A couple of librarians who are better skilled when it comes to writing thoughtfully have provided a couple of replies that I think summarize how to respond to people like Mr. Chapman.
- The Free Government Information (FGI) blog has "In Response to the Economic Case Against Homosexuality." Their guest blogger, Amy West, goes over the specific inaccuracies in Chapman's post. This is the kind of work I expect a good librarian to do. To look at the claims and then do some common fact checking, something that Mr. Chapman clearly did not do, or more likely chose not to do because it would not advance his religiously influenced agenda.
- Wayne Bivens-Tatum, the Academic Librarian, looks at the rhetoric of Mr. Chapman's claims. This is well worth reading as well, and Mr. Bivens Tatum concludes that this is not about economics but about justice. Don't take my word for it. Go read it.
At the end of the day, these are the thoughts roaming my mind:
- Mr. Chapman's beliefs and writing are reprehensible. They are just a screed for bigotry and discrimination disguised as "an economic case" that is anything but economic.
- However, the beauty of the First Amendment to the U.S. Constitution is that he has the right to express his reprehensible bigotry. That beauty also means that the rest of us have the right to ignore or condemn him. Therefore, he should not be acting indignant if he finds that reasonable, decent people object to what he's peddling.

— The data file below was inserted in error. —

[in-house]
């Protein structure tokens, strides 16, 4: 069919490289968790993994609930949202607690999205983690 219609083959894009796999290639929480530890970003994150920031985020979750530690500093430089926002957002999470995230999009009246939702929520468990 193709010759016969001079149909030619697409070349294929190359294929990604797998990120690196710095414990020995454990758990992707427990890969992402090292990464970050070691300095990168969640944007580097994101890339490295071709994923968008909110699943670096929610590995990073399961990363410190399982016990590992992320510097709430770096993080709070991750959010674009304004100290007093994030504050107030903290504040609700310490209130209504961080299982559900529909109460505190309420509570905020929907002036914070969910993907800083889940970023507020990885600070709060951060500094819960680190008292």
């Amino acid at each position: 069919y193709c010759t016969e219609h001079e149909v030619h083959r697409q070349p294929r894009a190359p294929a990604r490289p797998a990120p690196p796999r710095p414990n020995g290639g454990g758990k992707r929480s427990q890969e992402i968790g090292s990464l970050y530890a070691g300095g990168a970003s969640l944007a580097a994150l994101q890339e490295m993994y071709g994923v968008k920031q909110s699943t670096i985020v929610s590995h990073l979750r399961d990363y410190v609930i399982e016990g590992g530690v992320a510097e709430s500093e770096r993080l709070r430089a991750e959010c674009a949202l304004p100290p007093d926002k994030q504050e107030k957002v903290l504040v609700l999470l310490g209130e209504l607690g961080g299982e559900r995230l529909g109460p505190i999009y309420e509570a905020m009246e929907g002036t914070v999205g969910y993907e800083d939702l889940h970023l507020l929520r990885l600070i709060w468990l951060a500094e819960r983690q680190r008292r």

- Sure, academic librarians (and librarians in general) do have the right of expression like anybody else in this nation. We do not abdicate that just because we work in a library. Again, we should be ready to face the consequences of what we express. Though Mr. Chapman makes the usual disclaimer most of librarian bloggers make on their personal blogs, including me, that "views presented on this blog are the authors personal opinions and do not represent the opinions of my employer," he does mention his employer (Purdue University) in his biography at the blog. Directly or not, that reference will give him some weight, so to speak. There is a difference between some random guy making the "case," and an academic librarian affiliated to a very respectable midwestern university. He may not "represent" the university, but he does mention his association to it. Whether he likes it or not, people will look at his writing and say, "that librarian from Purdue" has it out for gay people (or something similar). This will probably not look good on the university, and I wonder if he even considered that.
- Having said all that, I don't think the guy should be fired. Not for this, as bad as it may seem to those of us who disagree with his less than accurate views. Now, if he starts proselytizing at work, that would be reason to fire him. But it was written on his personal blog. This does not mean the students cannot protest and ask for his resignation or firing. Again, he wrote it, so he should have to deal with any consequences when it becomes clear that his bigotry is not going to be tolerated by society at large. He should not be shocked, surprised, or seeking sympathy when others denounce his wrong, inaccurate, and prejudiced views. As I pointed above, this will probably not look good on the university, and if he were fired or asked to resign, I would not be surprised. It is common knowledge that large institutions, like a reputable research university, would want to avoid any bad publicity or anything that could tarnish its image. Mr. Chapman is a tarnish on the image of Purdue University.
And that's my two cents.